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A Model of Scientific Rigor (Mortis) - OnEarth Magazine

A Model of Scientific Rigor (Mortis) - OnEarth Magazine | Rigor | Scoop.it
OnEarth Magazine
A Model of Scientific Rigor (Mortis)
OnEarth Magazine
A Model of Scientific Rigor (Mortis). Dead men tell no tales. Dead seabirds, however, have plenty to say to researcher Julia Parrish.
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How To Add Rigor To Anything

How To Add Rigor To Anything | Rigor | Scoop.it

"

"Rigor is a fundamental piece of any learning experience.

It is also among the most troublesome due to its relativity. Rigorous for whom? And more importantly, how can you “cause” it?

Barbara Blackburn, author of “Rigor is not a 4-Letter Word,” shared 5 “myths” concerning rigor, and they are indicative of the common misconceptions: that difficult, dry, academic, sink-or-swim learning is inherently rigorous.

Myth #1: Lots of Homework is a Sign of Rigor
Myth #2: Rigor Means Doing More
Myth #3: Rigor is Not For Everyone
Myth #4: Providing Support Means Lessening Rigor
Myth #5: Resources Do Not Equal Rigor"


Via Beth Dichter
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Kathy Lynch's curator insight, September 28, 2013 12:38 AM

Thanks Beth!

Hanya Lamp's curator insight, September 29, 2013 1:31 PM

Rigor is not "more of it;" it's scaffolding towards greater complexity.

David Baker's curator insight, September 29, 2013 6:48 PM

10 steps and Myths for Rigor will be a really good conversation at PIE.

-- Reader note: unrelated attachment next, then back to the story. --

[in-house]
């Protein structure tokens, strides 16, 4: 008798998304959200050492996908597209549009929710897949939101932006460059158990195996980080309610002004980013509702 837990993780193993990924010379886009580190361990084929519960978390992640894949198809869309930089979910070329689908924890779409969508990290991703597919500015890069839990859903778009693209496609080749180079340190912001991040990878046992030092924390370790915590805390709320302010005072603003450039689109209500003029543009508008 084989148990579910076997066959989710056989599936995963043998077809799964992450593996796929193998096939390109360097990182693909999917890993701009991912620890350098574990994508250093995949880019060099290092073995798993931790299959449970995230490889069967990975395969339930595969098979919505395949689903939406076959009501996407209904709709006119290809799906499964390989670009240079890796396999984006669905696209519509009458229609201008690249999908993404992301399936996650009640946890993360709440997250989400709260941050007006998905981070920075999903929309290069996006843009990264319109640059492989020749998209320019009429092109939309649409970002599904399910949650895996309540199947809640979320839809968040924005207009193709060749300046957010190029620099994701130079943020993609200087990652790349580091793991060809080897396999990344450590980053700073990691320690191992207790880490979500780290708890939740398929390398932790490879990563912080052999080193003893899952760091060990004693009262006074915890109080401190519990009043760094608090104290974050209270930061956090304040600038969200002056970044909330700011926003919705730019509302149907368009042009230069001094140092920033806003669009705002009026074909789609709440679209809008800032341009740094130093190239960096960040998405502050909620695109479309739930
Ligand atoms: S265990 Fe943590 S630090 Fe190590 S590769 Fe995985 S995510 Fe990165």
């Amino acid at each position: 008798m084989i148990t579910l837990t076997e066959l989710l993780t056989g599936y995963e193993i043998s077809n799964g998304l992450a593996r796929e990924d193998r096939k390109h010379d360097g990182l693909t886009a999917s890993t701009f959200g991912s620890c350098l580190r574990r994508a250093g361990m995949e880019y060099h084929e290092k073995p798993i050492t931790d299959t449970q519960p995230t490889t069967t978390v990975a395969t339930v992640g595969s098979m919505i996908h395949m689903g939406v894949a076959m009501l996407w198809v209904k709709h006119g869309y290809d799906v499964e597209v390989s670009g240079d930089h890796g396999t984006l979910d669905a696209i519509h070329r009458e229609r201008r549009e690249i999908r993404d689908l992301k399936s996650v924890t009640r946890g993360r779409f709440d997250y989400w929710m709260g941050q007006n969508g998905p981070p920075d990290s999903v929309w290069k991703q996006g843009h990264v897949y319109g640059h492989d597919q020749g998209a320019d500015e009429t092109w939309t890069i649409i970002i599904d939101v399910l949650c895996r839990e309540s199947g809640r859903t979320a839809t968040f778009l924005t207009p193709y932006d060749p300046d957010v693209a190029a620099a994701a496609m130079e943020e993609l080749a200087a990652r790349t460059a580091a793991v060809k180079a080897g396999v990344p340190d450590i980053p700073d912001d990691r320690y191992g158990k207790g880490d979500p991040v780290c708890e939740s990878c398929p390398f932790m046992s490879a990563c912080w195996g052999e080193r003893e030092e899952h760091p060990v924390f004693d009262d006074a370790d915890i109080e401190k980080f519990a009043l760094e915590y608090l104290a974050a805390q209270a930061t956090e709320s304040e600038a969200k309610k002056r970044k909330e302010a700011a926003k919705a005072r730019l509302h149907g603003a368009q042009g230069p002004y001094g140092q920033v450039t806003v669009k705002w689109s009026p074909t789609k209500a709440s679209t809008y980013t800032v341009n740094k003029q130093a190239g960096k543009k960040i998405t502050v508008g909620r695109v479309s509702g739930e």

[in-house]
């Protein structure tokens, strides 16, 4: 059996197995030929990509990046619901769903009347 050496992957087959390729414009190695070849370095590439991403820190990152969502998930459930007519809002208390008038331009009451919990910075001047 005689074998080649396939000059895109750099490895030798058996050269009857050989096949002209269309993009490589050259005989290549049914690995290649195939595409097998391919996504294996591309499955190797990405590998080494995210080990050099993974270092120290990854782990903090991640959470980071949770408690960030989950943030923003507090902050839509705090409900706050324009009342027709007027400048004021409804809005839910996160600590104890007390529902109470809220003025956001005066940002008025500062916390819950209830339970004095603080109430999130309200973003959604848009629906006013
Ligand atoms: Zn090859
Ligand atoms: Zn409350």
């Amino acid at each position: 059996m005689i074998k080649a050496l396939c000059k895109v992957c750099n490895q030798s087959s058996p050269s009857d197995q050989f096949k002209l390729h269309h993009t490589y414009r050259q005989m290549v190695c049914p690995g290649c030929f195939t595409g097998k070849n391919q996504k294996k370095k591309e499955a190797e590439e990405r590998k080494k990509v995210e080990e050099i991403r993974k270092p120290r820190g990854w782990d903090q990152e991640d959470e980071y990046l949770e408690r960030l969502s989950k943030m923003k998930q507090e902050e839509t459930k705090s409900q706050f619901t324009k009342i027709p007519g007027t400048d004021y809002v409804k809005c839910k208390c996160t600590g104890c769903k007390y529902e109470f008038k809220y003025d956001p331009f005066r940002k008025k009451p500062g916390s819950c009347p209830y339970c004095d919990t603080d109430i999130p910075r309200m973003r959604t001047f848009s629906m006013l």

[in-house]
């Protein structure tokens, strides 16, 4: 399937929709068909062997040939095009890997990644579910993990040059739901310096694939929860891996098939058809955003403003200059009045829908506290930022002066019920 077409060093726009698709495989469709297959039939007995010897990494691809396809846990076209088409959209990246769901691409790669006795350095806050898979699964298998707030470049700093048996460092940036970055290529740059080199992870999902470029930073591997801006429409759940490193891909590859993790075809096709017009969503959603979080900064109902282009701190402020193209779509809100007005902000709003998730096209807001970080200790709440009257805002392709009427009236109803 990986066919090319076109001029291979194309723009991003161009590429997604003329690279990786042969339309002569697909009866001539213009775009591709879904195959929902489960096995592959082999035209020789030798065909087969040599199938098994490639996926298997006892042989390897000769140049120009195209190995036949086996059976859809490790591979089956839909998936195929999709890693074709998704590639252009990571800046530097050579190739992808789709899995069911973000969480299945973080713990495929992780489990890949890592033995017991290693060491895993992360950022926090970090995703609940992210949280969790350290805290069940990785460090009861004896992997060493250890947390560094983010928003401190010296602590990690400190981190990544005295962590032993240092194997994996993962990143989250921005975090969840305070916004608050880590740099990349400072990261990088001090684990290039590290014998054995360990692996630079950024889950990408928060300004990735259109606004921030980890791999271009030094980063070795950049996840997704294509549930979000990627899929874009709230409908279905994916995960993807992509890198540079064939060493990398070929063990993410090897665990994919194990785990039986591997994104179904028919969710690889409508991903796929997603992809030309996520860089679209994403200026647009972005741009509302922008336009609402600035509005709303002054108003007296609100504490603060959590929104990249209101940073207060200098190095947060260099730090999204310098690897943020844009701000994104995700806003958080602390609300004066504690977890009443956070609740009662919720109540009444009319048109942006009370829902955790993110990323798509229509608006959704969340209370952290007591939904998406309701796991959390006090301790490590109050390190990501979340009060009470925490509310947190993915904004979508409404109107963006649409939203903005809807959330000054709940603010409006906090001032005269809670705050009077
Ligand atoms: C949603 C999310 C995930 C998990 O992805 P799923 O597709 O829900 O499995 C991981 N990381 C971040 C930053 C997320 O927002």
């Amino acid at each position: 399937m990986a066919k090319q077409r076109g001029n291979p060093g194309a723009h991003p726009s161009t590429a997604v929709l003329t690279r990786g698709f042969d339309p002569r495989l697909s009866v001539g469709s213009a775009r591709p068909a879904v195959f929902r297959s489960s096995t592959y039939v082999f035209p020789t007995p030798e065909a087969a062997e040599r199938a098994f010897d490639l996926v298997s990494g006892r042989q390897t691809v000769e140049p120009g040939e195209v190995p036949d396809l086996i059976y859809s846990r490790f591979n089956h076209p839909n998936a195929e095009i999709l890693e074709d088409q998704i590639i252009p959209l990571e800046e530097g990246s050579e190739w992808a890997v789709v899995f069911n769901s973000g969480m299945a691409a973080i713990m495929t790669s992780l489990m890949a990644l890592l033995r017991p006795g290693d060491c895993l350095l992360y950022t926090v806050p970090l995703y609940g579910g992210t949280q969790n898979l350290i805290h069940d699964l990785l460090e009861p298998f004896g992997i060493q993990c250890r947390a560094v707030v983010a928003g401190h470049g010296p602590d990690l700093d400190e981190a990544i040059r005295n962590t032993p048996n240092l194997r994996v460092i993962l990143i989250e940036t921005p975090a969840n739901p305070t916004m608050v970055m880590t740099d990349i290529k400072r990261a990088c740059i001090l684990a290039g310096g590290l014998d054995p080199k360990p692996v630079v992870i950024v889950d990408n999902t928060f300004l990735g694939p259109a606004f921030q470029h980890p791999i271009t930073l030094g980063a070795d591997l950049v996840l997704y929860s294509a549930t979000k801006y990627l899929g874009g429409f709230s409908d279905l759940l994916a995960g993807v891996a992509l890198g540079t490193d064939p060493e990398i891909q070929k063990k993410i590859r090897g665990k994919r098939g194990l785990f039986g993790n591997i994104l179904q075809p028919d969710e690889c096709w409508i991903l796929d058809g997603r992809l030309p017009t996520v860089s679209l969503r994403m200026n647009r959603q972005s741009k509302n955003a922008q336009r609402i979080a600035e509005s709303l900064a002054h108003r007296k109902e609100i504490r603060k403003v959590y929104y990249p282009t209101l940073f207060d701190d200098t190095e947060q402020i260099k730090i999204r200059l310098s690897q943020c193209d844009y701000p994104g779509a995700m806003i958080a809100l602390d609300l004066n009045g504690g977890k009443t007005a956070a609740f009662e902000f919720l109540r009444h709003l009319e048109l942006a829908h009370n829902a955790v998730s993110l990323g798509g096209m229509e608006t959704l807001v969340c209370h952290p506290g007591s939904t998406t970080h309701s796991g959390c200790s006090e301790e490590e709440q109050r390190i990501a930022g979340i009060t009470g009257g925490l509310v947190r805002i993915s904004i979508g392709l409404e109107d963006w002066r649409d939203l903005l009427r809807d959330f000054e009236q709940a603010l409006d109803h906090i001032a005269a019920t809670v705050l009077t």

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Rigor isn’t a characteristic of a question or a task, but the resulting thinking and work. Rigor Pt 2 | Grant Wiggins

Rigor isn’t a characteristic of a question or a task, but the resulting thinking and work.  Rigor Pt 2 | Grant Wiggins | Rigor | Scoop.it

Rigor is a subjective quality:  it depends on a student’s knowledge and experiences.  Since different students will have different experiences with a particular question, this poses an obvious challenge for test-makers if the goal is to design questions that produce rigorous responses.  For example, the trapezoid problem discussed in Part 1 would produce a rigorous response for one kind of student but not for another.


Via Mel Riddile
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Mel Riddile's curator insight, August 28, 2013 11:35 AM

Key Point from Grant Wiggins:


"A test is not intended to be an authentic assessment; it is a proxy for authentic assessment."

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Assessing Academic Rigor? - College Confidential

Assessing Academic Rigor? - College Confidential | Rigor | Scoop.it
Most good students (and I know this is an ambiguous term) prefer to be in an environment where they are appropriately challenged and are surrounded by (How Do You Asses Academic Rigor?
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Teaching Rigorous Text: What additional supports do reluctant readers need?

Teaching Rigorous Text: What additional supports do reluctant readers need? | Rigor | Scoop.it
The critical thinking and close reading required in the new Common Core State Standards can take twice as long for students with dyslexia, reading disabilities, speech and language issues and attention deficit hyperactivity disorder (ADHD)....

Via Mel Riddile
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